Work for Free?

The big thing in the photography blogosphere this morning seems to be David Hobby’s front page post – “Four Reasons to Consider Working for Free.”  

Chase Jarvis brought it up on his blog.   And even Moose Petterson rushed in to post as I am here – I’ve got to run out the door.  

But here’s what I will say (quickly) – talking about, or getting involved in any online discussion about “working for free” is like tying Kryptonite to oneself.  It is a LOADED question and discussion.

I’m very very much against working for free.   In fact I don’t like people working or interning for me for free.  It’s just not good business.  Period.

That being said – there is value is what David Hobby is saying.  But it needs to be CRYSTAL CLEAR:  if there is an INCREDIBLE assignment – where there TRULY is no funding behind it (either due to the people putting it on – or these days the economic reality) AND it is a portfolio/career builder – THEN and only THEN should you consider it.

Big name actors do occasionally work for free, so do big name talent in all areas – IF THE PROJECT is AMAZING – and not backed by a HUGE company sitting on cash.   This is a VERY IMPORTANT DISTINCTION.  

IF YOU ARE WORKING FOR FREE – simply to get “a” job – you risk destroying the entire business for everyone.   In fact - your dream job – that you do for free – will be a job that some qualified person will no longer be getting paid for.  And you’ll hurt that person’s chance of feeding their family in accepting to do that job for free.  It’s quite that simple.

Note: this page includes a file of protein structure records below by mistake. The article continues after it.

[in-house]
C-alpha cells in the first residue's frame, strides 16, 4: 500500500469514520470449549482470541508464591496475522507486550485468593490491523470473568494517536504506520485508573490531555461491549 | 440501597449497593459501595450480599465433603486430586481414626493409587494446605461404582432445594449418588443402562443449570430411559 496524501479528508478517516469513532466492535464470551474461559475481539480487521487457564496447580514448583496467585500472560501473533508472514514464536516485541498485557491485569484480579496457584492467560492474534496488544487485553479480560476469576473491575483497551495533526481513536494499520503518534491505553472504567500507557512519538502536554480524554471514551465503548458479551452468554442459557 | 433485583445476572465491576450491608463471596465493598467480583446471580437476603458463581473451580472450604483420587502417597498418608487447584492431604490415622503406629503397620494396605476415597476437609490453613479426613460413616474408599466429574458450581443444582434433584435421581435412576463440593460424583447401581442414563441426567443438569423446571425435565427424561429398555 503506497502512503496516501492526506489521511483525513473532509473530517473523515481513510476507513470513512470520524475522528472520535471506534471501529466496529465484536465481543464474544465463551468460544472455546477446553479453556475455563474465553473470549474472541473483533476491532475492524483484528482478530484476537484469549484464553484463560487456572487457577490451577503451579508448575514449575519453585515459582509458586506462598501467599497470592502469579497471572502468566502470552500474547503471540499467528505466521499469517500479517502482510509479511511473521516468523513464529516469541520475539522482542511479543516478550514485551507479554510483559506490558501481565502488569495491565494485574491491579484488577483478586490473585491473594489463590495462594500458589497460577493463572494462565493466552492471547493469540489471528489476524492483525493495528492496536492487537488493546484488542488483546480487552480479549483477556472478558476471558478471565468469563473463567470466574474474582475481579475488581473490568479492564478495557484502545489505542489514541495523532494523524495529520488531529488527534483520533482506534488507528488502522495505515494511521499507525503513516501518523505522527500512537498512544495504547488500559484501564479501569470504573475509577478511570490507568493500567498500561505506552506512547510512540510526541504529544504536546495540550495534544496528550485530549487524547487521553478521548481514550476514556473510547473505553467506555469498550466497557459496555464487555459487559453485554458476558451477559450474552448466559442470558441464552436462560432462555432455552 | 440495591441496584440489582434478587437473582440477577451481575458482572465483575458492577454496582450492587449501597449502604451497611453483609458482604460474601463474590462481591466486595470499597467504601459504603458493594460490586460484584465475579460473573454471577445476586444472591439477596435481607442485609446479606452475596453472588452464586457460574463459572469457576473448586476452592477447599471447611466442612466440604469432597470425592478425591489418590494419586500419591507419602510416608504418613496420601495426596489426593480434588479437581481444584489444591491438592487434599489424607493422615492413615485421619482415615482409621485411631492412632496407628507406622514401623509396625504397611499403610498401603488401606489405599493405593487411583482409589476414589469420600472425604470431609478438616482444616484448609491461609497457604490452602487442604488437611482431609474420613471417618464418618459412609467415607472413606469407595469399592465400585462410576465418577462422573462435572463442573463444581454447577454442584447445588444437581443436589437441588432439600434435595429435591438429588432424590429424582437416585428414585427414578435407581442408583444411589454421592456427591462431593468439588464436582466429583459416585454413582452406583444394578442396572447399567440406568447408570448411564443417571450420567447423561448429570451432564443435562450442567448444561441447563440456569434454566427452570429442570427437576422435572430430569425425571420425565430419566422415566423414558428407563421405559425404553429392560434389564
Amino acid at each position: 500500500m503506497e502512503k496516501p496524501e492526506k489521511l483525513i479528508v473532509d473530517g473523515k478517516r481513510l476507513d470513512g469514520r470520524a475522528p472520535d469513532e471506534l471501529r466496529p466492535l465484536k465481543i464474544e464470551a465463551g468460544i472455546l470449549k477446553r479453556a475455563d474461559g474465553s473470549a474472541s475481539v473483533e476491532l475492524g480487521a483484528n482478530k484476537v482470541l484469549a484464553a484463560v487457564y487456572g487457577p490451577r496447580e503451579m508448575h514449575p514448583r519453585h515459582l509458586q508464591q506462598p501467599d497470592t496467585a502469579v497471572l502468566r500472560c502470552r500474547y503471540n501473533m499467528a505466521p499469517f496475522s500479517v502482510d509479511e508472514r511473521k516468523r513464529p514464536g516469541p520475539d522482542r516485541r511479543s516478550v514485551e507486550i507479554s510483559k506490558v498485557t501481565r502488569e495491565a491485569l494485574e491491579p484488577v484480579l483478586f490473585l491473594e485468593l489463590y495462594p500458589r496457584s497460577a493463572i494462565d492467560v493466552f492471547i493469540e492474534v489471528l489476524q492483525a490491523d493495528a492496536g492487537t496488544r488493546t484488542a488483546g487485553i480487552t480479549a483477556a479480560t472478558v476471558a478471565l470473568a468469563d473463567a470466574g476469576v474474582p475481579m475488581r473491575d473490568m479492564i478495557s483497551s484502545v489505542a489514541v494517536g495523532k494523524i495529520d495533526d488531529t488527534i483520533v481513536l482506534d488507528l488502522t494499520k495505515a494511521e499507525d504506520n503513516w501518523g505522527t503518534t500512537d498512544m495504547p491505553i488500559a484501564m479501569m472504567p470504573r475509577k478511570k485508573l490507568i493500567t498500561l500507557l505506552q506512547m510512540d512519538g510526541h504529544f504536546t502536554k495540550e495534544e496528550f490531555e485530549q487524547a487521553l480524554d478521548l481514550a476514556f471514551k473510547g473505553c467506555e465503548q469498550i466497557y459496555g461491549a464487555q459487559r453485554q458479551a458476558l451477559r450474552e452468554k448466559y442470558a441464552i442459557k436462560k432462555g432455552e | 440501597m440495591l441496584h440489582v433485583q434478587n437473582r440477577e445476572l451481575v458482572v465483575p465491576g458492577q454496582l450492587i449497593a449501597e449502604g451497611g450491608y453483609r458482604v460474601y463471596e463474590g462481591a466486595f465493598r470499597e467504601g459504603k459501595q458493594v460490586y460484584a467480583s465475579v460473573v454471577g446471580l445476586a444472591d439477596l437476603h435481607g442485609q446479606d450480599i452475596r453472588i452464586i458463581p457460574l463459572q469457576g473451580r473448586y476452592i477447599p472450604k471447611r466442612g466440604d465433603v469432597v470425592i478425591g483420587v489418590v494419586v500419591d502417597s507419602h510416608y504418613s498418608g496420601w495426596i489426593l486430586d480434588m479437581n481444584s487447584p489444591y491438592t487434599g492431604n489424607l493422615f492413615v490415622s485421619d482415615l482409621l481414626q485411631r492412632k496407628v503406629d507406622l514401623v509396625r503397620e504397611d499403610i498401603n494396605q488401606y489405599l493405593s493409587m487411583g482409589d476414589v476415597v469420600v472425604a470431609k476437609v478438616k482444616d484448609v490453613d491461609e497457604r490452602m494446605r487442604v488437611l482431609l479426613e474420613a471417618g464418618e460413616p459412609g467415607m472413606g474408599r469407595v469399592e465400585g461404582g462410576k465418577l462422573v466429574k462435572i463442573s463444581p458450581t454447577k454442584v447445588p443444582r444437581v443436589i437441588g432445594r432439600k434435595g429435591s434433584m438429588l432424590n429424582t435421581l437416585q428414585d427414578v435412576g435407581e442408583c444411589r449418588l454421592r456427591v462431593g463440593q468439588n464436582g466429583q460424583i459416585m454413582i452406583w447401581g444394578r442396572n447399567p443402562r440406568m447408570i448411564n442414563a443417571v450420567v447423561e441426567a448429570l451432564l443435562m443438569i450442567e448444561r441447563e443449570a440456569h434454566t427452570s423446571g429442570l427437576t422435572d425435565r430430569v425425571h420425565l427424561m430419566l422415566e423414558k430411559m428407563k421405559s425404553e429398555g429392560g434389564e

That being said:  you do AT TIMES (and that’s the key – this is 1 project a year at most maybe – as Chase is suggesting – and I agree to that) need to develop your book – expand your horizon and your book – and roll the dice.  I.E. – I’m a qualified to do “x” but have never done and proven that I can do “y” – so I’ll do it for little or nothing – BUT – one time only – AND I RETAIN THE RIGHTS!   i.e. – you and I can use it for self-promotion and so can I.  BUT you can never generate any profit for it – if you do – we split it.   If anyone makes ANY money – we all benefit – that’s KEY.

You can see why this can very easily get very complicated – and dangerous.  Some people – such as Chase Jarvis – know how to navigate these things.  And make sure that if that “free” awesome assignment somehow become a hit – he’ll be able to profit in it – and not get caught feeling left out.   

What worries me – is that most of David Hobby’s readers – are not pros.  And when they offer to do things for free – they don’t have Chase’s business acumen.  And they may do more harm than good to our industry – that is already struggling.  If everyone starts working for free – it’s OVER for everyone.  So I think we need to make this more clear out there – and help define this more carefully for everyone – both for the pros and the advanced amateurs.

So if you want to – do it max once a year.  That’s my suggestion.  DON’T LET IT BECOME A HABIT.

And by the way:  this is coming from the guy who shot a little film called “Reverie” and did it “for free.”  Canon did not pay me – or fund anything.  It was something that I did on my own.  I spent my own money to fund the production – and reeped great professional benefit from it.  It was a big win for me and my career – no question about it.  I own the work and copyright OUTRIGHT and made that clear.

BUT – when Canon asked to use the video after I produced it.  I made sure they paid.  And they paid well.  A  lot more than I would have made had I been commissioned to do the project in the first place.  That’s the important part here.

This was supposed to be short … now I’m late and have to run out the door.